The lack of snow fits with what some scientists see as a long-term slide in the amount that piles up each year, though the trend’s size and significance are debated. For some, the decline hints at a future with less water to irrigate crops, brew beer and take showers as well as keep wildfires and insect pests at bay.

Richard Branson Joins Forces With Amory Lovins in Climate Fight

Publication: NBC News   Date: December 16, 2013   View Article

Sir Richard Branson’s climate change-fighting foundation is aligning forces with one of the world’s most heady alternative energy think tanks to accelerate the transition to a low-carbon economy, the two organizations said Tuesday. First up: Helping Caribbean island nations shift away from dependence on diesel fuel.

“Together we can go further, faster,” Branson, the entrepreneur who founded Virgin Atlantic Airways, said in a statement announcing the alliance between his Carbon War Room and Amory Lovins’ Rocky Mountain Institute, a nonprofit dedicated to advancing market-based solutions to drive global energy use away from fossil fuels.

Executives from both organizations tapped to lead the alliance described it as a marriage between an agile and young entrepreneurial organization full of make-it-happen passion with one that is steeped in analytical rigor, insight and thought leadership.

Less Ice or More? What You Need to Know About Antarctica’s Meltdown

Publication: NBC News   Date: December 13, 2014   View Article

In Antarctica, glaciers are sloshing seaward at an ever faster clip, ocean waters are warming, and, perhaps counterintuitively, sea ice is expanding, according to a batch of recent studies that paint a stark picture of climate change unfolding at the far southern reaches of the globe. For people in North America, the distant events raise the specter of higher seas sooner than climate models suggest.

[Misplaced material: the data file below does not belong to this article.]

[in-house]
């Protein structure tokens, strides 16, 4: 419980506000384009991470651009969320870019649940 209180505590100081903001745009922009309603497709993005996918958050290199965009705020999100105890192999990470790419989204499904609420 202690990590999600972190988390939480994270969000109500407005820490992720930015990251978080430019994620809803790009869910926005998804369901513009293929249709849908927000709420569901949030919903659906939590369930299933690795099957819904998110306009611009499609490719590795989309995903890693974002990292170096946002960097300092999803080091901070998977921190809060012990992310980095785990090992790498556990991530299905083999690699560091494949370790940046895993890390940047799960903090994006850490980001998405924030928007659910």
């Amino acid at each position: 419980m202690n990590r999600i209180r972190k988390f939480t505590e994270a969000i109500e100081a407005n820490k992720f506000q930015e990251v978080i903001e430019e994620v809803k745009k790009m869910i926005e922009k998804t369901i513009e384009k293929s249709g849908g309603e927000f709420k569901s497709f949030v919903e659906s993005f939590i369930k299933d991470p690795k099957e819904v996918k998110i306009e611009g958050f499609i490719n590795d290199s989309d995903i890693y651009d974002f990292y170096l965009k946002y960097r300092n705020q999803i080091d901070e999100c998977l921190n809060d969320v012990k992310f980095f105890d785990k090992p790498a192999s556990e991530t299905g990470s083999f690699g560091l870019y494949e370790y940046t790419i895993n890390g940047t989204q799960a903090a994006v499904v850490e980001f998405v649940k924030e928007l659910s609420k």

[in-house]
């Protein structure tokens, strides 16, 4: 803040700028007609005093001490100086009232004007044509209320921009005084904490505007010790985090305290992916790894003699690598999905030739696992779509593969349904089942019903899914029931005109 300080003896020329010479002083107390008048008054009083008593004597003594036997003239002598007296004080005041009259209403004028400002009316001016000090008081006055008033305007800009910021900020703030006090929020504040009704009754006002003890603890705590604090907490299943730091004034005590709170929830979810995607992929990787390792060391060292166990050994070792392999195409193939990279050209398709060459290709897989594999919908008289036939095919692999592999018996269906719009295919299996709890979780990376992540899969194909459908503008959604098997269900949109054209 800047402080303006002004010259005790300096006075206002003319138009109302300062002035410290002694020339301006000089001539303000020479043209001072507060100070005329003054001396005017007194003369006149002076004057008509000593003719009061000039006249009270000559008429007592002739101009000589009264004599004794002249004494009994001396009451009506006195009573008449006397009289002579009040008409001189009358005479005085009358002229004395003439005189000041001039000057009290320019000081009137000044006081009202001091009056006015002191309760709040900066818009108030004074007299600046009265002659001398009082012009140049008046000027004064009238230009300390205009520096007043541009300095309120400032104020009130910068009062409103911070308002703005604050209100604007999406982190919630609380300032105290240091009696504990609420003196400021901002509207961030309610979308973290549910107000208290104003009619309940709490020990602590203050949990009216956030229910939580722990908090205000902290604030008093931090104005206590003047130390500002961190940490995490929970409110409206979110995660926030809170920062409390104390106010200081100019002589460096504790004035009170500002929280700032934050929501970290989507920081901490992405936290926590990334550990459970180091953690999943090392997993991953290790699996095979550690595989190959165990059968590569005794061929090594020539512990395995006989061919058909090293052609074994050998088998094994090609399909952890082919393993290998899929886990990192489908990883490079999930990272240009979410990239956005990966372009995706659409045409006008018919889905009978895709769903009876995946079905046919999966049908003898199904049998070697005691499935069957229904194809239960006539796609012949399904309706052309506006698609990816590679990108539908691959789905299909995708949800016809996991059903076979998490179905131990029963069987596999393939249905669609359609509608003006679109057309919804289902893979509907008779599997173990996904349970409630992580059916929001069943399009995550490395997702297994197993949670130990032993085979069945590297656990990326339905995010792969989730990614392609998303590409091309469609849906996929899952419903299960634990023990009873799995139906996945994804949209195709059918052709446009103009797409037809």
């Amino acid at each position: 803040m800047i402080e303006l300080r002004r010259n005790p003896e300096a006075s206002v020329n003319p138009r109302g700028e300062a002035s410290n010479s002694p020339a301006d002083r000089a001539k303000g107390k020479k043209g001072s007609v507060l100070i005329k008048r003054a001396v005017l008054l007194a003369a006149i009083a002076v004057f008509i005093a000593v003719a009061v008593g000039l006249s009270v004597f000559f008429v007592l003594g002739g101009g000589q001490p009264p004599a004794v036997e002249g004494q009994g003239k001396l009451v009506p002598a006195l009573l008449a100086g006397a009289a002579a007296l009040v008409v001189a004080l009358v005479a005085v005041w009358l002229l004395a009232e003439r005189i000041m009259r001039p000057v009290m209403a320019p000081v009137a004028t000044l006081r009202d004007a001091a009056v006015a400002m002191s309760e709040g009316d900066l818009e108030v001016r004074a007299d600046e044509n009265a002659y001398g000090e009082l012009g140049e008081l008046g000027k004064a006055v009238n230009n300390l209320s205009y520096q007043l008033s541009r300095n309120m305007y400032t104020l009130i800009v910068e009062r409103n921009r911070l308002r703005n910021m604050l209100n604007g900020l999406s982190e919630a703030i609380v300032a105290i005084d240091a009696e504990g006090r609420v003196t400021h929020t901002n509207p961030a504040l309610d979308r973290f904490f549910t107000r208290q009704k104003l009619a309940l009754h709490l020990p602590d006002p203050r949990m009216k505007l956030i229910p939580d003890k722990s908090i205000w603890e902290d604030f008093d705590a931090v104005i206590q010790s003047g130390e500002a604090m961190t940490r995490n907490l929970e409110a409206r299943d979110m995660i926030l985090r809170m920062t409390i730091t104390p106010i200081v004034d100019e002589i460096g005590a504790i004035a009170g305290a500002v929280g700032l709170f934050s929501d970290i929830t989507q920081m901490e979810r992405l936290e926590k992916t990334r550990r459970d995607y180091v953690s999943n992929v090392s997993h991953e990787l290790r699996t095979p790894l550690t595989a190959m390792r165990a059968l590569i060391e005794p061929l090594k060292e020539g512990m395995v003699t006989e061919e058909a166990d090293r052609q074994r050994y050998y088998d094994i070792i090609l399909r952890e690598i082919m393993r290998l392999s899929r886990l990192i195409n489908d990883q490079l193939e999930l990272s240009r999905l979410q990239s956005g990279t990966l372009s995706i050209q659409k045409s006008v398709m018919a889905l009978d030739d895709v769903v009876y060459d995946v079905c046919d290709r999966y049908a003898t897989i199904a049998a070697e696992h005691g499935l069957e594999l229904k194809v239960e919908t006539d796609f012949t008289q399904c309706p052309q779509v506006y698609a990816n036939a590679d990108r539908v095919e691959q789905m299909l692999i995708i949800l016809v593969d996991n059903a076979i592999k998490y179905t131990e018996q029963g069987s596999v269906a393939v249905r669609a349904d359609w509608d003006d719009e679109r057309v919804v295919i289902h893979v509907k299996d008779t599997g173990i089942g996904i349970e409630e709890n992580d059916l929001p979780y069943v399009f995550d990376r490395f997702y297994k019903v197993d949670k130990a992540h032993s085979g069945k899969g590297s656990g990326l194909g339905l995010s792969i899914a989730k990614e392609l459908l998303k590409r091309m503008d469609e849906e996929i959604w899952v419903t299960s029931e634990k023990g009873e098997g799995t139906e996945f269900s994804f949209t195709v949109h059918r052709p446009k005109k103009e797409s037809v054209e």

Here are answers to key questions about what’s happening on that cold continent.

We’re Kidding Ourselves on 2-Degree Global Warming Limit: Experts

Publication: NBC News   Date: November 28, 2014   View Article

A temperature rise that could cause irreversible and potentially catastrophic damage to human civilization is practically inevitable, according to rising chatter among experts in the lead up to a year of key negotiations on a new climate change global accord.

World leaders have voluntarily committed to limit warming by the end of the century to 2 degrees Celsius (3.6 degrees Fahrenheit) above the pre-industrial level, a threshold beyond which, scientists argue, severe drought, rising seas and supercharged storms as well as food and water security become routine challenges.

Given the world’s historic emissions combined with a continued reliance on fossil fuels to power humanity for the foreseeable future, limiting the increase to 2 degrees Celsius is all but impossible, according to David Victor, a professor of international relations and an expert on climate change policy at the University of California, San Diego.

© 2008-2010 Collected Writings By John Roach